Continuing on the lighter side, one person asked: “Why should I adopt this ’email’ when a raven can adequately carry a message to the other side of the Seven Kingdoms within a week?” Microsoft’s response: “You don’t have to worry about arrows with email.”

Banter on the AMA got a little NSFW as well, when once person asked why Microsoft got rid of the ability to switch between multiple Outlook.com accounts, say to support one for work purposes and another for unsavory personal endeavors. Microsoft’s response: It was a security issue that couldn’t be fixed.

 


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Windows XP’s user share nose-dives

Start of the last push before Microsoft dumps support?

Maybe people are listening to Microsoft’s demand that they ditch Windows XP.

According to metrics company Net Applications, Windows XP’s user share plunged to 33.7% of all personal computers in August, a record-setting one-month fall of 3.5 percentage points.

When XP’s share of only those PCs that are powered by Windows was calculated, the decline was slightly sharper, from 40.6% of all Windows systems in July to 36.9% in August, a drop of 3.7 percentage points.

However it’s measured, XP’s plummet was dramatic. The decline easily bested XP’s previous record of a one-month slide set in December 2011, the month after “Peak PC,” the industry’s high-water mark and when Windows 7 was quickly gaining ground at the expense of XP.

XP’s loss was made up by other Microsoft operating systems, the one-year-old Windows 8 and the four-year-old Windows 7, with the gains split 2-1 in favor of Windows 8.

Windows 7 grew its user share of Windows PCs to 50% last month, while Windows 8 boosted its share to 8.4%, a record for the struggling operating system.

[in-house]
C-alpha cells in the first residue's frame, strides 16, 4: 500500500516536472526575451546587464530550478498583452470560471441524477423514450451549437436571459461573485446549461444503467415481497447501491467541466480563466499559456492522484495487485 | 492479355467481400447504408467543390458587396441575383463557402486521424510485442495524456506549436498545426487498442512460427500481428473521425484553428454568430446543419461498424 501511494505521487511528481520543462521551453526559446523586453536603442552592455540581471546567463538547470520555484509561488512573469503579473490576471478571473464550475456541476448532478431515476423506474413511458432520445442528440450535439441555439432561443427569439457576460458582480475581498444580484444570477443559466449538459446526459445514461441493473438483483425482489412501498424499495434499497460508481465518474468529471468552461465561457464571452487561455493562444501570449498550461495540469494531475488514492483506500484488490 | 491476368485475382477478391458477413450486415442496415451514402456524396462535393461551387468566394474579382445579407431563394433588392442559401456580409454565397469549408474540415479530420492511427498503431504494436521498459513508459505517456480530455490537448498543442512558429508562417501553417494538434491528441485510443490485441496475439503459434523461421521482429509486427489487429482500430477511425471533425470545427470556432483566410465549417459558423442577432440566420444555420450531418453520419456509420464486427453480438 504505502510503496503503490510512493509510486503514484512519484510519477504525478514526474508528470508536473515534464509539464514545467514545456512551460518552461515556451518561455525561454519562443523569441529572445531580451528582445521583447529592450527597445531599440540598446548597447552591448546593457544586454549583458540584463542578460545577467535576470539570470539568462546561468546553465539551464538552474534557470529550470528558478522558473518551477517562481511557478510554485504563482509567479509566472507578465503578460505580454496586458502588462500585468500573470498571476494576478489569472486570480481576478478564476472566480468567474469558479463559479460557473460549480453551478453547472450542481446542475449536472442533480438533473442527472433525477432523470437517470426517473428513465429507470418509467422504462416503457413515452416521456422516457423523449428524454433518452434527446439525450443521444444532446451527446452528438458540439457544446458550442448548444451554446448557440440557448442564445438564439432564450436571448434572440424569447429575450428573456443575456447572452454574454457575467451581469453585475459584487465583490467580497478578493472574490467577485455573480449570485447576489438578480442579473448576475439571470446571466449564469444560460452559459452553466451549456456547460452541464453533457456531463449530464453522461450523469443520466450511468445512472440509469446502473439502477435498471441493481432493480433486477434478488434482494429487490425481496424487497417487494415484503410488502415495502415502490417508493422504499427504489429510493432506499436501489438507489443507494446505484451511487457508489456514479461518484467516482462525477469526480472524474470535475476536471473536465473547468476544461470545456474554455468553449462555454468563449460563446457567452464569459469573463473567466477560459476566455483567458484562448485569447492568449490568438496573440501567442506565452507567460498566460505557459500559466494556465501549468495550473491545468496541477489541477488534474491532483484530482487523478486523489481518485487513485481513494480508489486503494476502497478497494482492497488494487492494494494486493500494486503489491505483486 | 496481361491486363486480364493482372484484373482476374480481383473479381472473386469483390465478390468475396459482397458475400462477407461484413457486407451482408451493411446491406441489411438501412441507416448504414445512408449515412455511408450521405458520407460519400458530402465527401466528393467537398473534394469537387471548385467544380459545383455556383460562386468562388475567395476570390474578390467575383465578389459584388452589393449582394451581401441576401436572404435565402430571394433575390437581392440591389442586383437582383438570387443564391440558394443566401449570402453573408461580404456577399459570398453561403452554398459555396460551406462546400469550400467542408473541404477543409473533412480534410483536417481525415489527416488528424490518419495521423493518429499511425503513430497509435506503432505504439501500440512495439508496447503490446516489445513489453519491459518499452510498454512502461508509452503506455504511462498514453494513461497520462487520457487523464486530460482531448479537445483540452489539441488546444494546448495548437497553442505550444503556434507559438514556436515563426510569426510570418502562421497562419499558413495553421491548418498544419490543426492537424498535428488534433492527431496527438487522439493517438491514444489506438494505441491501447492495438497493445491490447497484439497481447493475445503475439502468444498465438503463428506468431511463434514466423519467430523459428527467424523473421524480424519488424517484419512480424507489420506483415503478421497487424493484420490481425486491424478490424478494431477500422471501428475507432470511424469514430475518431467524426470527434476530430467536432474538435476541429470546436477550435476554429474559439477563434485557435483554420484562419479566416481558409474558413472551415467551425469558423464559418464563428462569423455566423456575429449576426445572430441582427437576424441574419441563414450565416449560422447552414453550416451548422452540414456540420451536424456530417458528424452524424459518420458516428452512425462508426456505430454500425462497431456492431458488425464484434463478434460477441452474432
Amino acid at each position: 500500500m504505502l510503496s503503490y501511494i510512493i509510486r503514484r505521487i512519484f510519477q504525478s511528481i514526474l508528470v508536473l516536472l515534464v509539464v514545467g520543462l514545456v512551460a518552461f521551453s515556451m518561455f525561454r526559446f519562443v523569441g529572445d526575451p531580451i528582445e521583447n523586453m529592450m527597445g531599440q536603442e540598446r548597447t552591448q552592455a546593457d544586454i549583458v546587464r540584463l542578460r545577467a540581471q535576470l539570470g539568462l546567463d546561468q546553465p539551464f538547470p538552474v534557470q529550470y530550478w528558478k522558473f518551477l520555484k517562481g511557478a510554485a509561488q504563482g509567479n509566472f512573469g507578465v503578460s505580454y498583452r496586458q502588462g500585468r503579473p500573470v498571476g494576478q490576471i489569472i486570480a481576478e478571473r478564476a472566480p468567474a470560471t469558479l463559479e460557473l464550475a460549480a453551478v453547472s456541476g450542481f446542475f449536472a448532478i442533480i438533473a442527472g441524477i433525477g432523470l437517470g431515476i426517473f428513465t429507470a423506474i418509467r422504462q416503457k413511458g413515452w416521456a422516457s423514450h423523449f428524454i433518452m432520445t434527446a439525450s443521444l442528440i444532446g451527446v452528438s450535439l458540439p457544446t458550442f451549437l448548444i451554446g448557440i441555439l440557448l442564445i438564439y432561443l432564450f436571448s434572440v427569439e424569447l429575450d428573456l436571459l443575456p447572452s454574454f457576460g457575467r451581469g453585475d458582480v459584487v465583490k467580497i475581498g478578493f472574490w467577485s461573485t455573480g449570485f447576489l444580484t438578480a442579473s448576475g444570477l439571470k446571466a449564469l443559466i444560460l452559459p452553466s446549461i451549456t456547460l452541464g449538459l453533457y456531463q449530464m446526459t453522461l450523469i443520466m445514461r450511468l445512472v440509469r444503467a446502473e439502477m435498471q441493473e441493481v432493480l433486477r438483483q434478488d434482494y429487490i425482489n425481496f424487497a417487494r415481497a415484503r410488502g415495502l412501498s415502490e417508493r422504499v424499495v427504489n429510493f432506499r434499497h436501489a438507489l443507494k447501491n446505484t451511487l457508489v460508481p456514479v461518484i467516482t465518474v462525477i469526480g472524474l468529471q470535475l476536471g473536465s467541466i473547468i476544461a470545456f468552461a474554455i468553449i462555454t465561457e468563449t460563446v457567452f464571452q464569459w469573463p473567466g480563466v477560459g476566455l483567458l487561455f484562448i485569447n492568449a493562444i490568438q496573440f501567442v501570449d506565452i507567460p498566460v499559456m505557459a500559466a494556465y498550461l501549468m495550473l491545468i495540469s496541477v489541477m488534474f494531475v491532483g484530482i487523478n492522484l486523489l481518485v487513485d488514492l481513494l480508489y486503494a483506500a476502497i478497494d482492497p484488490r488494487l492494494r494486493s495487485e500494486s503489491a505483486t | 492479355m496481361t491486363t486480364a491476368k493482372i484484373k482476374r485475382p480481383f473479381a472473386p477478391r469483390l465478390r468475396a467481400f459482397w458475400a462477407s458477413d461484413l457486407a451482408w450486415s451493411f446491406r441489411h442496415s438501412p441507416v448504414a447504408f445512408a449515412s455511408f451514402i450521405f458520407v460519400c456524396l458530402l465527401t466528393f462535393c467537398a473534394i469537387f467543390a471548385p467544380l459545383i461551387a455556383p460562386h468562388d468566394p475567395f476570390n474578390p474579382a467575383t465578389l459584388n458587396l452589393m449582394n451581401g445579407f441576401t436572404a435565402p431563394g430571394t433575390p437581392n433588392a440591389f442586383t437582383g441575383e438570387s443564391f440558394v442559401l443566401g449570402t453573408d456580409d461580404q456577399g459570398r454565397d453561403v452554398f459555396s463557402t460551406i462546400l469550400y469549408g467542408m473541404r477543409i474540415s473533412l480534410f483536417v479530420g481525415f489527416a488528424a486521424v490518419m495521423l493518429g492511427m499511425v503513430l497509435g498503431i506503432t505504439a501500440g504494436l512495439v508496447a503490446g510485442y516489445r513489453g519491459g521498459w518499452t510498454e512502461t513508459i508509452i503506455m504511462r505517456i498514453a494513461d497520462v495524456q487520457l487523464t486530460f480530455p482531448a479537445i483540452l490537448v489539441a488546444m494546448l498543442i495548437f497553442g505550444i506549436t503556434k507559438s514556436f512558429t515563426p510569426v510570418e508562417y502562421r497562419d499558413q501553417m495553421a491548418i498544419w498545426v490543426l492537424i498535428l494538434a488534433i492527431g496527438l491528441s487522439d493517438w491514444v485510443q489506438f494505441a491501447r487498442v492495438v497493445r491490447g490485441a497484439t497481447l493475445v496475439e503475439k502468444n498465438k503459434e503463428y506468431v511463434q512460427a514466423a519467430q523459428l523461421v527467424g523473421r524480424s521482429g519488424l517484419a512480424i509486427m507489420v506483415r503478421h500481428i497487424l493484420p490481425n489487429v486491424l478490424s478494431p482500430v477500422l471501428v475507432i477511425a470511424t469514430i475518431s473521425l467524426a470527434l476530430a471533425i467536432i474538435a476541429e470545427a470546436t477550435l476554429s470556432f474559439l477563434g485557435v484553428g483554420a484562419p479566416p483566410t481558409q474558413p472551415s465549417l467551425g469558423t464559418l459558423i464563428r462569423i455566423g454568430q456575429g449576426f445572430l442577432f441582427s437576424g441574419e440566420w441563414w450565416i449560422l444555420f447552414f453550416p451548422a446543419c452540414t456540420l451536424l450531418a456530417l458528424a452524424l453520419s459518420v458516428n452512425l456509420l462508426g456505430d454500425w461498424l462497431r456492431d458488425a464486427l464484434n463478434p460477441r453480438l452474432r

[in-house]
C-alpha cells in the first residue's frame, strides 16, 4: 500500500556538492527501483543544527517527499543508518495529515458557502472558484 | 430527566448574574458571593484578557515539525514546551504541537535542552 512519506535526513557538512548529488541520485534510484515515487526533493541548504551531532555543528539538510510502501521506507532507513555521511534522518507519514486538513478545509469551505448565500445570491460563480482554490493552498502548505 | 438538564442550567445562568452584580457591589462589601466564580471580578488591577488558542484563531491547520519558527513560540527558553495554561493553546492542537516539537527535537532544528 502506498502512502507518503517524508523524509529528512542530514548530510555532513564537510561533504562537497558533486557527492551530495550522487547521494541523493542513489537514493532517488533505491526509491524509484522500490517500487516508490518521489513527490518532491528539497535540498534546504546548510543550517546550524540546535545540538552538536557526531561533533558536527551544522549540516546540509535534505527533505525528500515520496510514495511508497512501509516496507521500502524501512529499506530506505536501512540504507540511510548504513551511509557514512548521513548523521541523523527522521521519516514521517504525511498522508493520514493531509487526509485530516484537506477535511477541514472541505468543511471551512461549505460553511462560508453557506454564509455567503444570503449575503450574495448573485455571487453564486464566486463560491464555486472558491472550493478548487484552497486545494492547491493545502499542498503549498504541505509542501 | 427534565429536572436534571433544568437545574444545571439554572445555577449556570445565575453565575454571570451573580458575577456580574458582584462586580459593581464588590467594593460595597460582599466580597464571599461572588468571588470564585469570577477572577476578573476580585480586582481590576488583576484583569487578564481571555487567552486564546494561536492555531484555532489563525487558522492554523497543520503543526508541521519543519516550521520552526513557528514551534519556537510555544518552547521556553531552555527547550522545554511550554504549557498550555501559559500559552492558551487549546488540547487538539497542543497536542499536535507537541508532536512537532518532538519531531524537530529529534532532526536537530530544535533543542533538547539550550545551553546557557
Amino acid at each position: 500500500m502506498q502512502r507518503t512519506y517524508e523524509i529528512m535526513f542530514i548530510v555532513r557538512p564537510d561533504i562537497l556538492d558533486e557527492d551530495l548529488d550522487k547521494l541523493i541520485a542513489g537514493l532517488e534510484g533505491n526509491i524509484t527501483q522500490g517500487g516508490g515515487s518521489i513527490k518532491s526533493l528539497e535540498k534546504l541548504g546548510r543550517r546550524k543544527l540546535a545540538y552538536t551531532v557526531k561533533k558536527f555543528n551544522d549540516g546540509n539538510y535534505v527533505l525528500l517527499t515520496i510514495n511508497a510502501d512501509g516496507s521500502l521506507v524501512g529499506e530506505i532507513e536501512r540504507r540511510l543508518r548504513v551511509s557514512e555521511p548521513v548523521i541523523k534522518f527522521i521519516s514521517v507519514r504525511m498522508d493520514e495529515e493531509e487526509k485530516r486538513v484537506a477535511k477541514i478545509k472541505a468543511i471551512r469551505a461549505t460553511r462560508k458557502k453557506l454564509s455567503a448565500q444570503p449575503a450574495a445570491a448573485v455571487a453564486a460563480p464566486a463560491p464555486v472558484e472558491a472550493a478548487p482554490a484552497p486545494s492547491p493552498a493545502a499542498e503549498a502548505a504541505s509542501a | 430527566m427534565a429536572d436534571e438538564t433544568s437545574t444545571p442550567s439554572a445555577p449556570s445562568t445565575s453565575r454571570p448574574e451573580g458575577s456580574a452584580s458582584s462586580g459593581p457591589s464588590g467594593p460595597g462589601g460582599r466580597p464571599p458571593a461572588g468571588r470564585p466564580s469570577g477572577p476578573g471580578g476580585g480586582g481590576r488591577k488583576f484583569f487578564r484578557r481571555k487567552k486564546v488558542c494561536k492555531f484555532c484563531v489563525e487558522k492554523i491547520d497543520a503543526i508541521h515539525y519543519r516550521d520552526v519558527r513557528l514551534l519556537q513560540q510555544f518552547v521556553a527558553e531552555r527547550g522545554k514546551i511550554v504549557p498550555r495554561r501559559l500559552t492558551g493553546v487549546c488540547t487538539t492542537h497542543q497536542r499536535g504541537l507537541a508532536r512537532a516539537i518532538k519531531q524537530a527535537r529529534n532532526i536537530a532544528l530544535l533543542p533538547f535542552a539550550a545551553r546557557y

Microsoft has beaten the dump-XP drum for more than two years. Last month, it did so again when a manager in its security group warned that the aged OS will become a prime target for cyber criminals once security updates end on April 8, 2014.

But those calls by Redmond have gone largely unheeded.

In the 12-month stretch from August 2012 to July 2013, for example, Windows XP lost an average of half a percentage point each month, or one-seventh of what it shed last month alone. More recently, XP’s decline had actually slowed: In the six months from February to July 2013, XP fell just four-tenths of a point per month on average, or about one-ninth its August decline.

It’s impossible to tell whether the XP slide represents actual abandonment of the OS and replacements of older PCs, since Net Applications measures only online activity. The decline, or part of it, could have been caused by fewer XP owners using the Internet, or at least the very small part that Net Applications monitors.

And since Net Applications’ methodology relies on weighting its data by country, a small decline in XP usage in China, where more than 70% of all personal computers run the operating system and the Internet population is enormous, may have had an outsized impact on the results.

Rival analytics vendor StatCounter, for example, showed no corresponding decline in XP’s usage share for August: According to the Irish firm, XP actually gained one-tenth of a percentage point last month.

StatCounter and Net Applications tally shares in different ways. StatCounter counts page views — a metric best described as “usage share” — while Net Applications examines unique visitors, a number Computerworld has often labeled “user share.”

Windows XP’s huge drop last month made shambles of earlier estimates that forecast it would still account for more than a third of the world’s personal computer operating systems at the end of April 2014. After the large decline of last month, revised projections now peg XP’s expected April 2014 user share at a lower range, between 23% and 28%, based on the latest three-month and 12-month averages, respectively.

Overall, Windows slipped by four-tenths of a percentage point to 91.2%. Linux, which gained three-tenths of a point to end August with 1.5%, and Apple’s OS X, which grew by a tenth of a point to 7.3%, took up the slack.

Within the Windows universe, however, there was plenty of movement, as XP’s decline best illustrated.

Windows 7, which has assumed the mantle as the standard in business, boosted its user share by over a percentage point, climbing to 50% of all machines running a Microsoft operating system. Windows Vista continued to lose users, falling to 4.5%.

Most of the share lost by XP, however, ended up in Windows 8’s camp: The newest OS grew by a record 2.5 percentage points to close August with 8.4% of all Windows-powered systems.

Windows XP’s last public security update is planned for April 8, 2014.